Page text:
I feel less needy, more generous. I feel that whatever chaos I should happen to run into in the form of people, or events, or even my own inability to focus, I always have that hour to look back on, remember, and pull up from recent memory and stand there.

People talk about having a “happy place” in their mind that they retreat to when their present reality is either incomprehensible, intolerable or uncomfortable.

What meditating every day gives me is a “happy place” the size of a small country.

By tending its infrastructure, by “walking its fences” everyday, I get to know it, and it gets to know ME.

“Oh, here you are again,” it seems to say as I settle in to The Dive.  “You belong here.”

In this clear, clean space I can write my book, do my yoga practice, make dinner, or meet you for tea and conversation.  It’s a place conducive to creativity and clear thinking.  It has places of high vantage points, as well as cozy cabins to curl up in to germinate new ideas.

After a year of this practice, I feel that I am just now beginning to get comfortable in this new country.  I am also getting the sense that this “little kingdom” might be a lot bigger than it appears.

I am definitely feeling a sense of pride today on this anniversary.  I did something I said I wanted to do.  So many times in the past I have said I wanted something but never followed through, never persisted, never dug my heels in and guarded my supposed “wants” from all invaders.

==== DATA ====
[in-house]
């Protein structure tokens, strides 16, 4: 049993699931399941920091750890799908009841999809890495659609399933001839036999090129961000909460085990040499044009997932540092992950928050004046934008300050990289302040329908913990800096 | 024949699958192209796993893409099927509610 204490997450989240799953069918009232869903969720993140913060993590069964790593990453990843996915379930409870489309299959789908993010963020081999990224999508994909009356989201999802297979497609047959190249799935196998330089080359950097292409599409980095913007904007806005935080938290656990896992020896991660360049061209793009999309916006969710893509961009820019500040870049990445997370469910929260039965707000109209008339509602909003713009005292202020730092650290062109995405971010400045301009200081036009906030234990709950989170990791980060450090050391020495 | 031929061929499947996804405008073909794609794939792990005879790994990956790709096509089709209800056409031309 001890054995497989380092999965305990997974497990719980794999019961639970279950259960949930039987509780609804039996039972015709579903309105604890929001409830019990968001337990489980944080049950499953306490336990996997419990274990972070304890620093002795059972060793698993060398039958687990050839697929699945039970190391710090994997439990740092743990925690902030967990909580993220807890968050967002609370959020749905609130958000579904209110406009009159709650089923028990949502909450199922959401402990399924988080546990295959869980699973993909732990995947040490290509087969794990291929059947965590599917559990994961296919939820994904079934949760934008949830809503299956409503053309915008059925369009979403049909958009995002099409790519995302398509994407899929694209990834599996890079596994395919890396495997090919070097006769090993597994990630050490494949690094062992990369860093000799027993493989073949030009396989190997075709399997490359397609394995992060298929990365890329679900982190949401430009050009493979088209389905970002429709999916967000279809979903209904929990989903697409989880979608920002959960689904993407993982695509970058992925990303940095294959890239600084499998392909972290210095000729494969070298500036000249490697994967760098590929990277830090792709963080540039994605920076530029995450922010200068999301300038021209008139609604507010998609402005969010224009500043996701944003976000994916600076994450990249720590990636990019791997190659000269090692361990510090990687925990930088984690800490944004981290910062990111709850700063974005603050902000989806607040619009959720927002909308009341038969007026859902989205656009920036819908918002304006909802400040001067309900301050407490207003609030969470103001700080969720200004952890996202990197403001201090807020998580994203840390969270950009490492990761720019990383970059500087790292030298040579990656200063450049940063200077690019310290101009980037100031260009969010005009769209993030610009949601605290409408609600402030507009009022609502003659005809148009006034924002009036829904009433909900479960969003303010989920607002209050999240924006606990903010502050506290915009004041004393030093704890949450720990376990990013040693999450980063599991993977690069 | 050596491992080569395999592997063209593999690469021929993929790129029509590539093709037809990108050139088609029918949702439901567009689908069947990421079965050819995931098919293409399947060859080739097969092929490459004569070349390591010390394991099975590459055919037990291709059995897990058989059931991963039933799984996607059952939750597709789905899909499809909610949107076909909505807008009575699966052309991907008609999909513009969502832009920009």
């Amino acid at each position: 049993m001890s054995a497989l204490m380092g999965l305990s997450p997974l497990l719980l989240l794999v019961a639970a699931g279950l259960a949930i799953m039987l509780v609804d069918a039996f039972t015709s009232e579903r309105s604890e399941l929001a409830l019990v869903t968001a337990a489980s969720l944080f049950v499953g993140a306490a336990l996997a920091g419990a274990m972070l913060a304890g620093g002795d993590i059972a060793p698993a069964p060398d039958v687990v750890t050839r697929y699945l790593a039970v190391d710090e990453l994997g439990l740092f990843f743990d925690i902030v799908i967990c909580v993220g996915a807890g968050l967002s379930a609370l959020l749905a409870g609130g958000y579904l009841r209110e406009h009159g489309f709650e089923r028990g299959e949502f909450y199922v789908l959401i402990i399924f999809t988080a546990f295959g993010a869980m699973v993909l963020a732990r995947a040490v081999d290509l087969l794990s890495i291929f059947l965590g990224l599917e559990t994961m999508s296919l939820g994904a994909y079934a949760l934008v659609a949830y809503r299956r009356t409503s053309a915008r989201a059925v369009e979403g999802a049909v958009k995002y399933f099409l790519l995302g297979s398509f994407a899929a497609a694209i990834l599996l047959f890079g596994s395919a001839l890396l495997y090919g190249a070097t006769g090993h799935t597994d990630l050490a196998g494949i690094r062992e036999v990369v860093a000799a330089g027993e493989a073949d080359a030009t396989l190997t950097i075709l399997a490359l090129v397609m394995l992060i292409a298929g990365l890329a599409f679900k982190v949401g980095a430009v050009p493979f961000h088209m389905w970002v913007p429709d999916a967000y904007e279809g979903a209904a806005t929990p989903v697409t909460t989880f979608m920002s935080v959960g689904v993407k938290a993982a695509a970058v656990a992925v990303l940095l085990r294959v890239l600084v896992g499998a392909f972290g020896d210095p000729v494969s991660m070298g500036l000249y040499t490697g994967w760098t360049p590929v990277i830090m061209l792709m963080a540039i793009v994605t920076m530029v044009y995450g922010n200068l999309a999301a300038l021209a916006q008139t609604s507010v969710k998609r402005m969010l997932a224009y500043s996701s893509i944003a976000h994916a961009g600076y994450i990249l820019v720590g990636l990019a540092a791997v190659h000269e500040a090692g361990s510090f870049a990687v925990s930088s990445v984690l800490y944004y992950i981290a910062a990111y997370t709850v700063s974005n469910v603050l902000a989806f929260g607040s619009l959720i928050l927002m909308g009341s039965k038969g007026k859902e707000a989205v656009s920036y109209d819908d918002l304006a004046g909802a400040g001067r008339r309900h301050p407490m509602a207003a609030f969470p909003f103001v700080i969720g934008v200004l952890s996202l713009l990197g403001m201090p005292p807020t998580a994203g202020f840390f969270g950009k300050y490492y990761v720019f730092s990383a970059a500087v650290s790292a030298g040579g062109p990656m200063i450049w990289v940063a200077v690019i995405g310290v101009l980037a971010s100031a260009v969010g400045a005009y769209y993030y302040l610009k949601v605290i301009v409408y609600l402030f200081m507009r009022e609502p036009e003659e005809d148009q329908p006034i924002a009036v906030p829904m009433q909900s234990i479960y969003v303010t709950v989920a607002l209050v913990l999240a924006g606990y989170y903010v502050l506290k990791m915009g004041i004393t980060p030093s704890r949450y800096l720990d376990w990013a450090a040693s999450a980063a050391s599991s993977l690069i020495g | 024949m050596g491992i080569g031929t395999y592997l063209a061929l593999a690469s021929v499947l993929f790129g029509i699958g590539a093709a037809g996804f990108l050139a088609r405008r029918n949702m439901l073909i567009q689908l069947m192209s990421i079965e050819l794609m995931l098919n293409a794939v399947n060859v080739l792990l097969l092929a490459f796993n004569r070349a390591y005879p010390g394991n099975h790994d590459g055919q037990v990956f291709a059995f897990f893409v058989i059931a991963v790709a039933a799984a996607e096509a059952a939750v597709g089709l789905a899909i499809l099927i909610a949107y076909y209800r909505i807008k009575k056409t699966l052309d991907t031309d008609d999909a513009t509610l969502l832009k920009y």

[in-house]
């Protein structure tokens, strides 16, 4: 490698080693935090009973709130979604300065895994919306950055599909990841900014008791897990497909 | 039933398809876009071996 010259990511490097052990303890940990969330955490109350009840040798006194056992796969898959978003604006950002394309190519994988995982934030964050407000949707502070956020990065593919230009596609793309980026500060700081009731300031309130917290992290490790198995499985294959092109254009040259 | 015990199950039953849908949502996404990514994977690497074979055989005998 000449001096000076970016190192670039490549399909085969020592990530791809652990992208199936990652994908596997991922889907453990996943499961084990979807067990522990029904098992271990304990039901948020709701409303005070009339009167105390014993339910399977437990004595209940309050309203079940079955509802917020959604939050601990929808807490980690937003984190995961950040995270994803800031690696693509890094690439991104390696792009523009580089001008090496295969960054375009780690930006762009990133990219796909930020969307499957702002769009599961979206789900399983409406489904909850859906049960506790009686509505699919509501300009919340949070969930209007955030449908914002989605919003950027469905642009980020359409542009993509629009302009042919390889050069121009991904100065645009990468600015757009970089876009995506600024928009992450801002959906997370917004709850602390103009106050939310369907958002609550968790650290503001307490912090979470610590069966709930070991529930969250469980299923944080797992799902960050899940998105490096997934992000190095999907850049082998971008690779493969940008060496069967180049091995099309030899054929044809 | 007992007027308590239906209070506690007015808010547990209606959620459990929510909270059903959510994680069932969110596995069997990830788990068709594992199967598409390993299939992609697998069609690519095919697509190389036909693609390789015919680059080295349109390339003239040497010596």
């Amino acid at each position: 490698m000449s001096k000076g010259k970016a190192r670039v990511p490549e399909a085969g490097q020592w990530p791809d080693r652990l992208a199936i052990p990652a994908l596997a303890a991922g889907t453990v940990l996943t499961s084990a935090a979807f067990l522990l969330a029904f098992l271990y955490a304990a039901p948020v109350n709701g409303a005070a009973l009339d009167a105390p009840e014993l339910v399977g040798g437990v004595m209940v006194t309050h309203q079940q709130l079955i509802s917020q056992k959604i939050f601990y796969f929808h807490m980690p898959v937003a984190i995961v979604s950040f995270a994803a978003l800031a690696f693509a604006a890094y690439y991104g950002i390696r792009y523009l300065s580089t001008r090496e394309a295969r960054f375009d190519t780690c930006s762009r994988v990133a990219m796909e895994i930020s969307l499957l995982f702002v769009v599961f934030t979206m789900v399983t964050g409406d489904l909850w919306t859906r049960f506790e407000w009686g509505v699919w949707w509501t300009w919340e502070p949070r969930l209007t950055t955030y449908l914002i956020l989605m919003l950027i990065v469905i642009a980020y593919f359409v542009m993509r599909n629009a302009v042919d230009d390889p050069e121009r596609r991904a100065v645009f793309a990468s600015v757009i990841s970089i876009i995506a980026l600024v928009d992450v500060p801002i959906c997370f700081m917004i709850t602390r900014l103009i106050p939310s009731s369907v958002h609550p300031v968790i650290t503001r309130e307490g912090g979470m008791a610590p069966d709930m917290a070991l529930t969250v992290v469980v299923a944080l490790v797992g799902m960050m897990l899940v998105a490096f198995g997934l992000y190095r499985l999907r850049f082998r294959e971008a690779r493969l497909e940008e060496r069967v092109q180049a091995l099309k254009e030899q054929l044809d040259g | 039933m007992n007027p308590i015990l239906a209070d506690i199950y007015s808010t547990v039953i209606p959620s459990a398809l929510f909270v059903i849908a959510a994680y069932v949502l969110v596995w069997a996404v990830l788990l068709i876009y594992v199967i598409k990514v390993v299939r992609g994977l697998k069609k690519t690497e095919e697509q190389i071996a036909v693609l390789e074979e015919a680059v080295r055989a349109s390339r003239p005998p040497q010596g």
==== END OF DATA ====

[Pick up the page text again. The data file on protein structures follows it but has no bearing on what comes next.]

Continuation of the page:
In the past I weakened. In the past I thought, “Just one day won’t matter; I’ll get right back to it tomorrow.”

But you know what? That one day DOES MATTER.  Because that’s the day the pile of Jenga blocks you’ve erected comes crashing down and you have to start all over again.

And yeah, you can start all over again the next day, and because of the work you did before, all the blocks are within reach and the pile goes up easier the second time.

But there is always the thought, at least for me, of “What if I hadn’t crashed it back there?  How much farther would I be now, and what would that first thing have looked like?”

So, yes, there is some pride in piling up these 365 hours of time, in acquiring these 365 acres of psycho-spiritual geography.

But from this new vantage point, I see that I am still not standing on the top of the mountain the way I had hoped. This year of daily meditation has just brought me to the trailhead.

It is only now that the climb can start.  It is only now that I am in shape and properly equipped.

So my new goal is 1,000 days.  Why not?  But really, the number of days isn’t important.  What’s important is constancy and persistence over time.

And even constancy and persistence aren’t the real goals.

The real goals of these disciplined practices, for me, is the person they make me. These practices aren’t so much what I do, they’re who I am.  My practices become me, my identity.  They align me, they shore me up, they give me ballast, they inform me.

They are who you see when you look into my eyes.  They are who you “know” when you say you “know” me.

It’s so simple, really.

And it’s also really, really sacred.